Another Essay contest entry, this one by Cindy Vincent.
Even though I homeschool, I support public schools. In fact like many other homeschoolers I greatly benefit from their existence. Many programs exist such as K-12, Connections Academy, My Tech High. Other local public charters have distance learning programs like Canyon Grove Academy in Pleasant Grove of which we take part. All of these homeschool programs are publicly funded.
I want to take a stand not only with homeschoolers who take advantage of the programs such these. But also with parents who send their children to public schools. I want to stand with teachers who have been delegated by parents to teach our children. I want to stand with local school board members who care enough to put their name on ballots to represent the communities of Utah. I want to stand with local school administrators who know the needs of our individual communities. We need to stand together because we know what’s best for our children.
The Divine Creator sent children to parents not to state school boards, governors, senators, or legislatures. He didn’t send them to bureaucracies such the National Governors Association or the Council of Chief State School Officers, or to corporations such as Achieve, Inc. He didn’t send them to the US Department of Education. Yet if we send our children to a public school in which ever form, despite the fact that we fund them, these are the very individuals and entities that are in control of our children’s education.
Policies such as No Child Left Behind and Race to the Top has our state board of education afraid of the federal government. I want to tell the governor and our state board of education to stop their cowardice and listen to their constituents. It is no secret to us that you have been advised to not listen to us by influential members of society. You have been warned that parents would go to the legislatures. It is no secret that our own Secretary of Education Arne Duncan has marginalized us, in particular ‘suburban white moms’.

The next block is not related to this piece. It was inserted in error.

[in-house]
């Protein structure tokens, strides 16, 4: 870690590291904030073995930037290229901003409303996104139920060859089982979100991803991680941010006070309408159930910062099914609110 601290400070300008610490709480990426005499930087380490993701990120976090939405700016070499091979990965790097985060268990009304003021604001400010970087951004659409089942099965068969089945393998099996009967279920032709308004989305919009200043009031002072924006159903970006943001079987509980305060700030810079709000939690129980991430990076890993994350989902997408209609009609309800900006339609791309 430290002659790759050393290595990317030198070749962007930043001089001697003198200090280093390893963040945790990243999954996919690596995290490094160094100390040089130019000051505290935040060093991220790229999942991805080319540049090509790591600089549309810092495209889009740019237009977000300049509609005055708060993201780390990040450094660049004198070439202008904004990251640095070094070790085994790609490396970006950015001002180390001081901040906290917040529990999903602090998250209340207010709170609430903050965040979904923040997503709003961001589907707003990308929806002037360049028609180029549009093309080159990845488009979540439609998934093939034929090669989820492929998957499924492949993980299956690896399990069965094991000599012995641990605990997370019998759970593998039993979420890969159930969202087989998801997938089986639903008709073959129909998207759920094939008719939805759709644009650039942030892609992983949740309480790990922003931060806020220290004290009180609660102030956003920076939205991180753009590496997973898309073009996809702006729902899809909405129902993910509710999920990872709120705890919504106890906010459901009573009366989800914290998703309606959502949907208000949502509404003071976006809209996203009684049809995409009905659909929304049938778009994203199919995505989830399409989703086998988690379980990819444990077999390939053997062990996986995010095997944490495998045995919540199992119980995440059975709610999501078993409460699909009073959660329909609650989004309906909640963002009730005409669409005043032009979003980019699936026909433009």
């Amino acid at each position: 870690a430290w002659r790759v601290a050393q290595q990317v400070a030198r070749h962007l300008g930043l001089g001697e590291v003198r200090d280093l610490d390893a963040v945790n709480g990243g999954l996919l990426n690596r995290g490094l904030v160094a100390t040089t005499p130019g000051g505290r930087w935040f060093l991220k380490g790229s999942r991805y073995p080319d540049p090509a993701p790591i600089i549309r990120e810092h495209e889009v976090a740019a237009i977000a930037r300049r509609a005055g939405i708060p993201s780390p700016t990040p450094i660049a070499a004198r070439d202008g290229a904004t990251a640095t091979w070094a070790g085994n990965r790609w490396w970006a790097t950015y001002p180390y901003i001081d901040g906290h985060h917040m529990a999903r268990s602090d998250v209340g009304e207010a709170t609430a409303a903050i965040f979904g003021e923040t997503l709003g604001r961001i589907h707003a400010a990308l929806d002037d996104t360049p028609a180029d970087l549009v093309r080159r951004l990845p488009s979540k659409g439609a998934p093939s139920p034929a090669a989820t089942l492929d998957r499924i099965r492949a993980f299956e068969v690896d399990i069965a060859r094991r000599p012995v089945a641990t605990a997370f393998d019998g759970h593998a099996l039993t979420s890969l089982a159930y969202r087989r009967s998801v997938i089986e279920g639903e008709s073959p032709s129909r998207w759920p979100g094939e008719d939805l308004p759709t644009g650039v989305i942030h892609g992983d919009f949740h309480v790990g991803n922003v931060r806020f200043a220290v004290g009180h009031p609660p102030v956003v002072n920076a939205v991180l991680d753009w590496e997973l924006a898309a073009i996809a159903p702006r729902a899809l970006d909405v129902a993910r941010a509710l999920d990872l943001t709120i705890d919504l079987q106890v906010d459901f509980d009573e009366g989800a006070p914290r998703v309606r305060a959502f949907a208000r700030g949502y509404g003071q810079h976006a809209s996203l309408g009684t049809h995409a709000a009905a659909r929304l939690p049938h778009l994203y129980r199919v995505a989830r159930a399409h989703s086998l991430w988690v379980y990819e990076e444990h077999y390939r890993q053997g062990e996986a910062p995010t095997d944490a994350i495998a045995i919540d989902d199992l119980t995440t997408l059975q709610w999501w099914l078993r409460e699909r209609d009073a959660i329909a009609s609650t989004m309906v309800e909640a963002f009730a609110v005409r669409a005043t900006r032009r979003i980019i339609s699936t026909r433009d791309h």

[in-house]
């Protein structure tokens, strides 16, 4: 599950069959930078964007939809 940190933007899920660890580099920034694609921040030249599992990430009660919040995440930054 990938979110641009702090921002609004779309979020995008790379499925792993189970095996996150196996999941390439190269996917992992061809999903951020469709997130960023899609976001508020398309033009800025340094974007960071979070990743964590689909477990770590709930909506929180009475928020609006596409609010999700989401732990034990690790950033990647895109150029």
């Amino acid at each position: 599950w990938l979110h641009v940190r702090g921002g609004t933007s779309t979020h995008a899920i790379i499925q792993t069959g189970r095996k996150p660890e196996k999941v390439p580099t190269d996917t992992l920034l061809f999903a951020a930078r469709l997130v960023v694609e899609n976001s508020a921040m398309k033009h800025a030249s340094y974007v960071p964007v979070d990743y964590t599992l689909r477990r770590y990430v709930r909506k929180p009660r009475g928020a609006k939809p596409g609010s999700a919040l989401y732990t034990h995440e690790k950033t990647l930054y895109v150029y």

I am against Common Core and its sister reforms of data tracking and computer adaptive testing because these policy’s strip parents and students of privacy. They strip teachers of freedom to teach to a diverse group of students. Local leaders loose the ability to change standards that could fail local communities.
Abraham Lincoln once said “A house divided against itself cannot stand.” Utah has let itself be divided. The governor and the state board of education vs. parents and teachers. Together, as a state, we can stand up to the bully that is the US Department of Education and the federal government. There is no need to be afraid. But we can not do this if the board continues to give the public misleading and incomplete information as it did in a presentation last summer.
For many years parents and teachers have for the most part trusted the state board of education to make decisions for our children’s education without fuss. But the board has crossed a line. Don’t mistake our stance on Common Core for wanting low standards or no accountability. We want those things for our children also. That is why we have spent hours, days, weeks, and months dedicated to reading bills, reforms, laws, grant applications, and conference notes. Notice that these are all informational texts that we are capable of reading without having been subject to ELA Common Core State Standards.
As history and modern day has taught over and over again, a controlling and powerful government may be very successful at certain outcomes, including education. However force , even by fear, is not nor ever has been the American way. As Americans , as Utahans, I know that we can be much more creative than common standards.